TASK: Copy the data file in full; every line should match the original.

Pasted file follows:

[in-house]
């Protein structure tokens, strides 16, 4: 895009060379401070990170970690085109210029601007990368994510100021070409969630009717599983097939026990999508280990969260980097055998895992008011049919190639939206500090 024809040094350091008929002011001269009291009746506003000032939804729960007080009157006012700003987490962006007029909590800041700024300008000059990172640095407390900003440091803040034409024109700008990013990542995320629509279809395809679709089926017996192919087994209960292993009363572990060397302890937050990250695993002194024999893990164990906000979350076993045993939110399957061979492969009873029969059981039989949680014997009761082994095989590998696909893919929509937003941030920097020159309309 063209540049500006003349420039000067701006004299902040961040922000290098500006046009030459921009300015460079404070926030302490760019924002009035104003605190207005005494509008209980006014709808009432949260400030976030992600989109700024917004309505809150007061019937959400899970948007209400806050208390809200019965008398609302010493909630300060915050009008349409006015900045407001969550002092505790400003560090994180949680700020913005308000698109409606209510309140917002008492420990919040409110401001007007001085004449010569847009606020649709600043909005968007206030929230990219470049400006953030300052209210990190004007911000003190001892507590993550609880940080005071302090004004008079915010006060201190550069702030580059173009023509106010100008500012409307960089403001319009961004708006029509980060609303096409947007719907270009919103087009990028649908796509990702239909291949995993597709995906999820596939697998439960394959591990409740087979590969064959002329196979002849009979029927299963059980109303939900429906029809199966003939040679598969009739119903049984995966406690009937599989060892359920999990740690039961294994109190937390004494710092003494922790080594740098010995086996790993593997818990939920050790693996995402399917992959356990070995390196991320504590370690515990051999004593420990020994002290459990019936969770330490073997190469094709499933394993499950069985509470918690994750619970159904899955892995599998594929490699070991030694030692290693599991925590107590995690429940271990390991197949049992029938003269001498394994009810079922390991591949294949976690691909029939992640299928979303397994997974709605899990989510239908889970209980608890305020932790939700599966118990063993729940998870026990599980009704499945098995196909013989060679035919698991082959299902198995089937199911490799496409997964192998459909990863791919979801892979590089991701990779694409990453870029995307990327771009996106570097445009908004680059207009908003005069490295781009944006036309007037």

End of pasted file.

[in-house]
């Protein structure tokens, strides 16, 4: 895009060379401070990170970690085109210029601007990368994510100021070409969630009717599983097939026990999508280990969260980097055998895992008011049919190639939206500090 024809040094350091008929002011001269009291009746506003000032939804729960007080009157006012700003987490962006007029909590800041700024300008000059990172640095407390900003440091803040034409024109700008990013990542995320629509279809395809679709089926017996192919087994209960292993009363572990060397302890937050990250695993002194024999893990164990906000979350076993045993939110399957061979492969009873029969059981039989949680014997009761082994095989590998696909893919929509937003941030920097020159309309 063209540049500006003349420039000067701006004299902040961040922000290098500006046009030459921009300015460079404070926030302490760019924002009035104003605190207005005494509008209980006014709808009432949260400030976030992600989109700024917004309505809150007061019937959400899970948007209400806050208390809200019965008398609302010493909630300060915050009008349409006015900045407001969550002092505790400003560090994180949680700020913005308000698109409606209510309140917002008492420990919040409110401001007007001085004449010569847009606020649709600043909005968007206030929230990219470049400006953030300052209210990190004007911000003190001892507590993550609880940080005071302090004004008079915010006060201190550069702030580059173009023509106010100008500012409307960089403001319009961004708006029509980060609303096409947007719907270009919103087009990028649908796509990702239909291949995993597709995906999820596939697998439960394959591990409740087979590969064959002329196979002849009979029927299963059980109303939900429906029809199966003939040679598969009739119903049984995966406690009937599989060892359920999990740690039961294994109190937390004494710092003494922790080594740098010995086996790993593997818990939920050790693996995402399917992959356990070995390196991320504590370690515990051999004593420990020994002290459990019936969770330490073997190469094709499933394993499950069985509470918690994750619970159904899955892995599998594929490699070991030694030692290693599991925590107590995690429940271990390991197949049992029938003269001498394994009810079922390991591949294949976690691909029939992640299928979303397994997974709605899990989510239908889970209980608890305020932790939700599966118990063993729940998870026990599980009704499945098995196909013989060679035919698991082959299902198995089937199911490799496409997964192998459909990863791919979801892979590089991701990779694409990453870029995307990327771009996106570097445009908004680059207009908003005069490295781009944006036309007037």